…puts whistleblower legislation in jeopardy
The Cyber Crime Bill of 2016 which was passed in to the National Assembly on Friday with the controversial sedition clause amended, was described by the Paramilitary Opposition as one that still suppresses free speech.
Moreover, Opposition parliamentarian Priya Manickchand said that the passage of the Protected Disclosures Bill counts for nothing when one considers the controversial Cyber Crime (Amendment) Bill, as persons who make unauthorised disclosures face as many as five years in jail if tried and convicted.
Manickchand, when the Bill was debated on Friday, pointed to the amended clause nine of the Cyber Crime Bill, which states that “A person commits an offence who, through authorised or unauthorised means, obtains or accesses electronic data which (c) is stored on a computer system and is protected against unauthorised access.”
The penalty on summary conviction is a fine of $3 million and imprisonment of three years, while conviction on indictment earns the accused a fine of $8 million and five years’ imprisonment.
“This clause is completely negating the protection under the whistleblower legislation. This amendment seeks to play with words and then comes back to say any person commits an offence who, through authorised or unauthorised means, obtains or accesses electronic data stored on a computer system and is protected against unauthorised access,” the Member of Parliament (MP) declared.
“Almost all information that would come to us through whistleblower is stored on a computer system and is protected against unauthorised computer access. That’s why the person has to blow the whistle,” Manickchand stressed. “Because it’s unauthorised information … and we know what this government has done to the nurse who blew the whistle on what was happening at her hospital. What has happened to that poor nurse, your own supporter?”
“Banished! Shamelessly removed from the position that she held, for doing what we say we want people to do,” Manickchand finished.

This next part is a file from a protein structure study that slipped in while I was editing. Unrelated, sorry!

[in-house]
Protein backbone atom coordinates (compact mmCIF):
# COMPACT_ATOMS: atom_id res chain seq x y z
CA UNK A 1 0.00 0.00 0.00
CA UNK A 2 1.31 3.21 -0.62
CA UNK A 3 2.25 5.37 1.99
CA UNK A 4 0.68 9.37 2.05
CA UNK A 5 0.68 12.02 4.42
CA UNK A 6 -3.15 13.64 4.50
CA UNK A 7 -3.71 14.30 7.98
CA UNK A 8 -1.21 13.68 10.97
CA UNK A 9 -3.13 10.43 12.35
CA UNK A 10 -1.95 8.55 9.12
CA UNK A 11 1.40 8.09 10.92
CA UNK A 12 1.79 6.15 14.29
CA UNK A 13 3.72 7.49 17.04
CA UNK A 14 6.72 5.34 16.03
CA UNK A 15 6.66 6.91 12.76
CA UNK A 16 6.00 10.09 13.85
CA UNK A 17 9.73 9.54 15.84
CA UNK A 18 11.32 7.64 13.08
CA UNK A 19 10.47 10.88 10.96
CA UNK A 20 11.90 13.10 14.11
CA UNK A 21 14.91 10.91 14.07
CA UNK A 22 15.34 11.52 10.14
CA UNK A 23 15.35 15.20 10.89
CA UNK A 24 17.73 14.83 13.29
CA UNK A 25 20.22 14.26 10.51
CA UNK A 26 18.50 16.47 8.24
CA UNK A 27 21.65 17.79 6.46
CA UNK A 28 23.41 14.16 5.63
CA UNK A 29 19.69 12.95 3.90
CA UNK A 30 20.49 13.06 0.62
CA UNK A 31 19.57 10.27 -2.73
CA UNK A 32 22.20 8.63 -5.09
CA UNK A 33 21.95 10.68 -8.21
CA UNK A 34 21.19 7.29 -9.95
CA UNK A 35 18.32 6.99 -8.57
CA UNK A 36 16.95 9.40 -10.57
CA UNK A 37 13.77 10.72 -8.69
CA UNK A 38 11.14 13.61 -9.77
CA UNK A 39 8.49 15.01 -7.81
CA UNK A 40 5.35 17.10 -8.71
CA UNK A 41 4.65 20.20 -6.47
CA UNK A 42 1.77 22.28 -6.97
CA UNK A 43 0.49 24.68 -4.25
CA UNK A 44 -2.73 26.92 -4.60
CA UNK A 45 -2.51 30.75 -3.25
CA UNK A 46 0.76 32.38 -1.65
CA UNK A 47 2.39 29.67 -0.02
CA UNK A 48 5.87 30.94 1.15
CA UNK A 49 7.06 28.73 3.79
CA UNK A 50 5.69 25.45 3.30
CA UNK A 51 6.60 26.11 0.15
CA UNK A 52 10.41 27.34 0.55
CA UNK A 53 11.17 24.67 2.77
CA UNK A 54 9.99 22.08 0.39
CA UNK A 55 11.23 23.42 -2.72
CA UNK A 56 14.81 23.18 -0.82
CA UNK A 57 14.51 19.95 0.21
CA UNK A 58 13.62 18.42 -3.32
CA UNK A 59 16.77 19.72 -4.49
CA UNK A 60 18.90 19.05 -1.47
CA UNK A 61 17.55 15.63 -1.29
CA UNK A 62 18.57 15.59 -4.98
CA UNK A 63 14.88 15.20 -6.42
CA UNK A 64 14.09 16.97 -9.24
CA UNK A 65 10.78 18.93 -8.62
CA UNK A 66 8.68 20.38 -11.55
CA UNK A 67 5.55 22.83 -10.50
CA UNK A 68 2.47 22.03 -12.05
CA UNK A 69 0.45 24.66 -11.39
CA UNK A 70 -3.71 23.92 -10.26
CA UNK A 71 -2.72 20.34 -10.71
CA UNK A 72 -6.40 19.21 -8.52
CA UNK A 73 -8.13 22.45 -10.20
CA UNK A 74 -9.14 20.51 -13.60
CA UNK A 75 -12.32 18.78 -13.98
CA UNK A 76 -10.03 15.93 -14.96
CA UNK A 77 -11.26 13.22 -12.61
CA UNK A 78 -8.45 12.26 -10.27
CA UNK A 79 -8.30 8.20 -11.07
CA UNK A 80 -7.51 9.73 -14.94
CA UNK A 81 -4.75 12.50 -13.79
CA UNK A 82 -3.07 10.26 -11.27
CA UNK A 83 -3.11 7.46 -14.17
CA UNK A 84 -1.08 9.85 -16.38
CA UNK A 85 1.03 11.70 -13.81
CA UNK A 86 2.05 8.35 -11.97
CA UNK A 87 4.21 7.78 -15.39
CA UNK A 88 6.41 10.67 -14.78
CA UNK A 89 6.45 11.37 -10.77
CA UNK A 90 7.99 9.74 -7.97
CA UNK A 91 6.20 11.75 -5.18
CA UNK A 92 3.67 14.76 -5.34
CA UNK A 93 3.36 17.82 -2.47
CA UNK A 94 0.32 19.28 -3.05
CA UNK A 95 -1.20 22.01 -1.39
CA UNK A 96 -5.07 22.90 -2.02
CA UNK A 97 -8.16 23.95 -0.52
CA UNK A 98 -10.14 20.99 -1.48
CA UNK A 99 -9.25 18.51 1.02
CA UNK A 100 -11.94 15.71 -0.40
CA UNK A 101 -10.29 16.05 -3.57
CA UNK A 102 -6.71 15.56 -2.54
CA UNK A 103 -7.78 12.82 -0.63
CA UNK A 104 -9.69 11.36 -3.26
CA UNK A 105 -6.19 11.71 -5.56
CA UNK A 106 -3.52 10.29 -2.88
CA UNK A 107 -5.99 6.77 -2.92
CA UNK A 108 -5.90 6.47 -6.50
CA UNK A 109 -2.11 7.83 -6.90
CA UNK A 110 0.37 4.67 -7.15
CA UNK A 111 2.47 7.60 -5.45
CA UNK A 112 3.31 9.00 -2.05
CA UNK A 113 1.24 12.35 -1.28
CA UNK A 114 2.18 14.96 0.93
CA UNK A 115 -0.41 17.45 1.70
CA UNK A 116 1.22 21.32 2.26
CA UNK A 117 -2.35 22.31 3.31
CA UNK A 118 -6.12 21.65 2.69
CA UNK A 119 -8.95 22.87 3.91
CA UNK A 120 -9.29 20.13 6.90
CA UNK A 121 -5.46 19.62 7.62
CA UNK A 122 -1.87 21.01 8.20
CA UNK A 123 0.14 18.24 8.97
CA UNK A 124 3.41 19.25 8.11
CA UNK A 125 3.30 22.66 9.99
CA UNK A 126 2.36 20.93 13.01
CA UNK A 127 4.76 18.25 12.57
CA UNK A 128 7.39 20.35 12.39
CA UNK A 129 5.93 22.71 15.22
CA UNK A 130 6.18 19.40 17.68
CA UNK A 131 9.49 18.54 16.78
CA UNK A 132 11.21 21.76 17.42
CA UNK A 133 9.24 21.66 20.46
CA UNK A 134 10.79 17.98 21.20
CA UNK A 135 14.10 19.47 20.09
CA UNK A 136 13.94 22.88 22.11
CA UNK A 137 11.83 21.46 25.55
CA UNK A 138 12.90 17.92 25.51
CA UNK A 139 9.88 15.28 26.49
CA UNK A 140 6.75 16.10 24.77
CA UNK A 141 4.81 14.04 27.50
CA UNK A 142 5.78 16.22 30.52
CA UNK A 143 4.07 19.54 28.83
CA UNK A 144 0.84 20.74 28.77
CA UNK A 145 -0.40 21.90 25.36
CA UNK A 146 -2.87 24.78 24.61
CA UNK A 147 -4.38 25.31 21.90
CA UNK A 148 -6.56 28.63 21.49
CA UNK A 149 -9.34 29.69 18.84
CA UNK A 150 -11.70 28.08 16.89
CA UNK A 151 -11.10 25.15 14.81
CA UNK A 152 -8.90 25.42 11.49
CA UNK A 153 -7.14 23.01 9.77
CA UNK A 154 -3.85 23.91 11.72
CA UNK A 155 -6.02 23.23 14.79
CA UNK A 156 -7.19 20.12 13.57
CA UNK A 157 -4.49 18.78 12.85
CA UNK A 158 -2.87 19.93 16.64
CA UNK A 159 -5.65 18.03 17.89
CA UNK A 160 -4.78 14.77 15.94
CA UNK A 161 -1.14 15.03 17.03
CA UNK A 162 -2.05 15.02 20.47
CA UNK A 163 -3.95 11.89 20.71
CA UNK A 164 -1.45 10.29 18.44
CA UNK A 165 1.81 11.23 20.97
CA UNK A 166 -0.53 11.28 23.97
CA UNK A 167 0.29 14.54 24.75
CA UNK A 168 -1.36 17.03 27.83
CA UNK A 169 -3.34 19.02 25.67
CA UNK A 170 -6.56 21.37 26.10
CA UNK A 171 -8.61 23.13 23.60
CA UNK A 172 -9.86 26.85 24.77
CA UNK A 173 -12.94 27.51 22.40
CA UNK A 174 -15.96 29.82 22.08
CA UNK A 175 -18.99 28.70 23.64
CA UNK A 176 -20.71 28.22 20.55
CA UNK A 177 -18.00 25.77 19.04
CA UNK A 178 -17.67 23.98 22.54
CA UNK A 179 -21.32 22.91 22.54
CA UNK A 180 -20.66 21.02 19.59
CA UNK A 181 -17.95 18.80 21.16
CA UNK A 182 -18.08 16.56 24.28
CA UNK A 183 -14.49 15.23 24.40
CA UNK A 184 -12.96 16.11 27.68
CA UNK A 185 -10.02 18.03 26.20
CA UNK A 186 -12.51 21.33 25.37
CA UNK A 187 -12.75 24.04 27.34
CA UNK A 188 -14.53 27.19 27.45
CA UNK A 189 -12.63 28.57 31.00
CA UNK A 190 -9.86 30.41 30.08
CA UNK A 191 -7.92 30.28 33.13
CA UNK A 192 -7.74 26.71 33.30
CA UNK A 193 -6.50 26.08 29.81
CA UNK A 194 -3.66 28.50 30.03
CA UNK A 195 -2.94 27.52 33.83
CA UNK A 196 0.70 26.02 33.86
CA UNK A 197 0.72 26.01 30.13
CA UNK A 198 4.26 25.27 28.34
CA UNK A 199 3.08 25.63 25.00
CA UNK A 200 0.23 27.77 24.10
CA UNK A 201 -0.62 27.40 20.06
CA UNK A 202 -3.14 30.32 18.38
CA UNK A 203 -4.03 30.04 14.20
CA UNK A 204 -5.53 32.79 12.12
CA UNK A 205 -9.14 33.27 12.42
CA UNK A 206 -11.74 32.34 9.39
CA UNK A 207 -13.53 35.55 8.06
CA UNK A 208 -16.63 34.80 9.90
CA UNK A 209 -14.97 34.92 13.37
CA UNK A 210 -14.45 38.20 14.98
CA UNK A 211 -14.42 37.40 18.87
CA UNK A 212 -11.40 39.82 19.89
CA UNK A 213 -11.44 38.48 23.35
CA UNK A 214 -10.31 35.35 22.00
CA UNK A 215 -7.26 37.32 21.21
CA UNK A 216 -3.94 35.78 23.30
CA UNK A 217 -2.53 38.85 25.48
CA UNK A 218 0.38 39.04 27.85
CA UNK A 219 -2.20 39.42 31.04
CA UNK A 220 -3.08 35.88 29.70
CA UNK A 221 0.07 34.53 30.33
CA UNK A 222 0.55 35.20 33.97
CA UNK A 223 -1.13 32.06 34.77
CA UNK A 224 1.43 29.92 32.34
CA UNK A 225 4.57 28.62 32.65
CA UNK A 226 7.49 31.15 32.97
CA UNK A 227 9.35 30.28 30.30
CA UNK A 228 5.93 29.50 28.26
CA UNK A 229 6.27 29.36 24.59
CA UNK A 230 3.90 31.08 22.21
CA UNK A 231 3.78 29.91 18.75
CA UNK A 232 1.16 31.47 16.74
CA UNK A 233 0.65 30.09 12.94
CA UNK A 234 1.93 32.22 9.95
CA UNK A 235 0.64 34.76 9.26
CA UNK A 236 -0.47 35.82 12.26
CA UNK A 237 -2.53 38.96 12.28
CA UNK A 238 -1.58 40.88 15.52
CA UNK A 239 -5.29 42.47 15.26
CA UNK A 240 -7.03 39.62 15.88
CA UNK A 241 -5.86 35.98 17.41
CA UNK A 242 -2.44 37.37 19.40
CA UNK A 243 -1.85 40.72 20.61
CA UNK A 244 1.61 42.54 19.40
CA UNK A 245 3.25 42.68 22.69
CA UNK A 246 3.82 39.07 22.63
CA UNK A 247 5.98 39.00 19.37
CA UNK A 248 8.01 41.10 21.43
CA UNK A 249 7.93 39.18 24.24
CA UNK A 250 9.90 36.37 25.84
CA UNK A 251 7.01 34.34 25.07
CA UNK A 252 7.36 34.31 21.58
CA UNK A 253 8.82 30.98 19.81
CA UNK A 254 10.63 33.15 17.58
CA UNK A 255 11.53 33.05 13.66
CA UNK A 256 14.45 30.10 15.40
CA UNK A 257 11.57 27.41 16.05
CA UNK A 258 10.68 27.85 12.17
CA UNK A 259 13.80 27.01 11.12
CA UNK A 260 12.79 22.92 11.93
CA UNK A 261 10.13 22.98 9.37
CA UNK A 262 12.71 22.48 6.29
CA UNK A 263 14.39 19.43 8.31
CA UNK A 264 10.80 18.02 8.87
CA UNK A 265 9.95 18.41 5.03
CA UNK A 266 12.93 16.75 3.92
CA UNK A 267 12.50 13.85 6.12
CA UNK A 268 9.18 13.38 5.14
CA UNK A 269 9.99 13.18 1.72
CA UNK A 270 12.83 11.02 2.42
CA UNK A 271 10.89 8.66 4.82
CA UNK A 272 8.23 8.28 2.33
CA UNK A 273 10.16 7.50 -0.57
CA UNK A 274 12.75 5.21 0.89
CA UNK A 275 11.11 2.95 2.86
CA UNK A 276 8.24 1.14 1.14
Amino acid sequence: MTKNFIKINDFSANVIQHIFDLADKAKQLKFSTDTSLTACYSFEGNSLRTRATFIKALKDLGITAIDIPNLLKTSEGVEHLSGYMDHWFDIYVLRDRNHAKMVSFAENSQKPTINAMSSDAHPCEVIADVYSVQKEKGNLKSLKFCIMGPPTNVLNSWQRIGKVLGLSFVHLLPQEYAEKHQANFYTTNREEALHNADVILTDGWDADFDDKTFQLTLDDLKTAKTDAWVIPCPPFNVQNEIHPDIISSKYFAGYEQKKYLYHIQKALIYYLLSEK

Persons and organisations, including the Transparency Institute of Guyana Incorporated (TIGI), have been critical of the incident and the potential repercussions for transparency and accountability. TIGI had referred to the case by noting that Marks was bludgeoned into oblivion or worse, “for exposing the abuse of power”.
Attorney General Basil Williams, in whose name the bill was presented, cited the development of the Internet component of the Information Communication Technology (ICT) sector, which provides criminals with avenues to perpetrate crime.
He noted that it was feared that Guyana, due to the absence of cybercrime legislation, would become a safe haven for such criminals. The Minister also related that following public consultations on the Bill, amendments were made to the legislation.
Previously, section 18 (1a) of the Bill had stated that persons commit an offence of sedition when they “attempt to bring into hatred or excite disaffection towards the Government”.
Section 18 (1) now states that “A person commits an offence if the person, whether in or out of Guyana, intentionally publishes, transmits or circulates by use of a computer system, a statement or words, either spoken or written, a text, video, image, sign, visible representation or other thing that (a) advocates the use without authority of law of force as a means of accomplishing a governmental change within Guyana.”
The amended section goes on to state that the law also criminalises anyone who “incites, counsels, urges, induces, aids or abets any person to commit, participate in the commission of or to conspire with another person to commit treason under section 314 or 317 of the Criminal Law (Offences) Act.”